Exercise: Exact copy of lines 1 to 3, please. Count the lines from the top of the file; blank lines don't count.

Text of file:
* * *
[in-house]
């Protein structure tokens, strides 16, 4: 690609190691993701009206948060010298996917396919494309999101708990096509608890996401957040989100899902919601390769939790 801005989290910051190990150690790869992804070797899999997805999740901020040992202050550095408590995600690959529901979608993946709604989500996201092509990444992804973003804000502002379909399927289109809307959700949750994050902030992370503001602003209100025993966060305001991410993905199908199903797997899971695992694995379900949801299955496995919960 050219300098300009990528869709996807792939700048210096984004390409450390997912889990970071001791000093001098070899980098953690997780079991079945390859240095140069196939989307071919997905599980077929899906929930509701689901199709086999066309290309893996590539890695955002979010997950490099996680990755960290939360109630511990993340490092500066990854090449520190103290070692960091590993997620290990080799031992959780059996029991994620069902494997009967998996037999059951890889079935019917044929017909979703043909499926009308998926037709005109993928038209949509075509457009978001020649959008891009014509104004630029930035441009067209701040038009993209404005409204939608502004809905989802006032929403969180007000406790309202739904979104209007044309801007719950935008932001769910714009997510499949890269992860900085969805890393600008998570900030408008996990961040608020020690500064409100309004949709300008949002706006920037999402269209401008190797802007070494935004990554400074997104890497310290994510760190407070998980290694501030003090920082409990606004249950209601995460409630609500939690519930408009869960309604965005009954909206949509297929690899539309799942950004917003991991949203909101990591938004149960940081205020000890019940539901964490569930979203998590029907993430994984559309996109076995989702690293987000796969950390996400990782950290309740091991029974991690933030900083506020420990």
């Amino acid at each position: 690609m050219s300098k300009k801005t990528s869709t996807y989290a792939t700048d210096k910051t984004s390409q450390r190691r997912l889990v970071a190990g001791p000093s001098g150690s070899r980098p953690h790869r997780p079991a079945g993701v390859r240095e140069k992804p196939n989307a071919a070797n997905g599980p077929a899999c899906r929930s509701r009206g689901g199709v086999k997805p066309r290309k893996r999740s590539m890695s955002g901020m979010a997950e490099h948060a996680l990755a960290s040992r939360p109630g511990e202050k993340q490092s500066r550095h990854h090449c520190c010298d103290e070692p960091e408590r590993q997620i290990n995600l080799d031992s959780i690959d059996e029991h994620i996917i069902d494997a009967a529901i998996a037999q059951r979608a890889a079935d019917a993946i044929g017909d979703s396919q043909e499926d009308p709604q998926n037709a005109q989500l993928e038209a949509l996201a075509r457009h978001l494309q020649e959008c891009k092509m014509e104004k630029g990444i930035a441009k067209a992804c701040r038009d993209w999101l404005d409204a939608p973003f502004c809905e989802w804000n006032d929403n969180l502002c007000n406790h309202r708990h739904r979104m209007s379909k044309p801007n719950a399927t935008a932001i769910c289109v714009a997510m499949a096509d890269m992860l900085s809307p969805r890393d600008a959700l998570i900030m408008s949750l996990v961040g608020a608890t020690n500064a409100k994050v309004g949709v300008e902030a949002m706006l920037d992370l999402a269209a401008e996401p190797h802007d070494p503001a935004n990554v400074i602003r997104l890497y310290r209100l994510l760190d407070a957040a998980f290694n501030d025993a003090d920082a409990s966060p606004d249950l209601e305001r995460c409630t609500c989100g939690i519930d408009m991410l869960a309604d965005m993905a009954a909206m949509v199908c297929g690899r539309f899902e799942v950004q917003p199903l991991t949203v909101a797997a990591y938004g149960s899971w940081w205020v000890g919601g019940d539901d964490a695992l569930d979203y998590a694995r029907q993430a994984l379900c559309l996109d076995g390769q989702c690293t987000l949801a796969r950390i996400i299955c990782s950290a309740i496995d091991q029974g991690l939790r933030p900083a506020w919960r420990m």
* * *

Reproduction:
[in-house]
């Protein structure tokens, strides 16, 4: 690609190691993701009206948060010298996917396919494309999101708990096509608890996401957040989100899902919601390769939790 801005989290910051190990150690790869992804070797899999997805999740901020040992202050550095408590995600690959529901979608993946709604989500996201092509990444992804973003804000502002379909399927289109809307959700949750994050902030992370503001602003209100025993966060305001991410993905199908199903797997899971695992694995379900949801299955496995919960 050219300098300009990528869709996807792939700048210096984004390409450390997912889990970071001791000093001098070899980098953690997780079991079945390859240095140069196939989307071919997905599980077929899906929930509701689901199709086999066309290309893996590539890695955002979010997950490099996680990755960290939360109630511990993340490092500066990854090449520190103290070692960091590993997620290990080799031992959780059996029991994620069902494997009967998996037999059951890889079935019917044929017909979703043909499926009308998926037709005109993928038209949509075509457009978001020649959008891009014509104004630029930035441009067209701040038009993209404005409204939608502004809905989802006032929403969180007000406790309202739904979104209007044309801007719950935008932001769910714009997510499949890269992860900085969805890393600008998570900030408008996990961040608020020690500064409100309004949709300008949002706006920037999402269209401008190797802007070494935004990554400074997104890497310290994510760190407070998980290694501030003090920082409990606004249950209601995460409630609500939690519930408009869960309604965005009954909206949509297929690899539309799942950004917003991991949203909101990591938004149960940081205020000890019940539901964490569930979203998590029907993430994984559309996109076995989702690293987000796969950390996400990782950290309740091991029974991690933030900083506020420990």
């Amino acid at each position: 690609m050219s300098k300009k801005t990528s869709t996807y989290a792939t700048d210096k910051t984004s390409q450390r190691r997912l889990v970071a190990g001791p000093s001098g150690s070899r980098p953690h790869r997780p079991a079945g993701v390859r240095e140069k992804p196939n989307a071919a070797n997905g599980p077929a899999c899906r929930s509701r009206g689901g199709v086999k997805p066309r290309k893996r999740s590539m890695s955002g901020m979010a997950e490099h948060a996680l990755a960290s040992r939360p109630g511990e202050k993340q490092s500066r550095h990854h090449c520190c010298d103290e070692p960091e408590r590993q997620i290990n995600l080799d031992s959780i690959d059996e029991h994620i996917i069902d494997a009967a529901i998996a037999q059951r979608a890889a079935d019917a993946i044929g017909d979703s396919q043909e499926d009308p709604q998926n037709a005109q989500l993928e038209a949509l996201a075509r457009h978001l494309q020649e959008c891009k092509m014509e104004k630029g990444i930035a441009k067209a992804c701040r038009d993209w999101l404005d409204a939608p973003f502004c809905e989802w804000n006032d929403n969180l502002c007000n406790h309202r708990h739904r979104m209007s379909k044309p801007n719950a399927t935008a932001i769910c289109v714009a997510m499949a096509d890269m992860l900085s809307p969805r890393d600008a959700l998570i900030m408008s949750l996990v961040g608020a608890t020690n500064a409100k994050v309004g949709v300008e902030a949002m706006l920037d992370l999402a269209a401008e996401p190797h802007d070494p503001a935004n990554v400074i602003r997104l890497y310290r209100l994510l760190d407070a957040a998980f290694n501030d025993a003090d920082a409990s966060p606004d249950l209601e305001r995460c409630t609500c989100g939690i519930d408009m991410l869960a309604d965005m993905a009954a909206m949509v199908c297929g690899r539309f899902e799942v950004q917003p199903l991991t949203v909101a797997a990591y938004g149960s899971w940081w205020v000890g919601g019940d539901d964490a695992l569930d979203y998590a694995r029907q993430a994984l379900c559309l996109d076995g390769q989702c690293t987000l949801a796969r950390i996400i299955c990782s950290a309740i496995d091991q029974g991690l939790r933030p900083a506020w919960r420990m």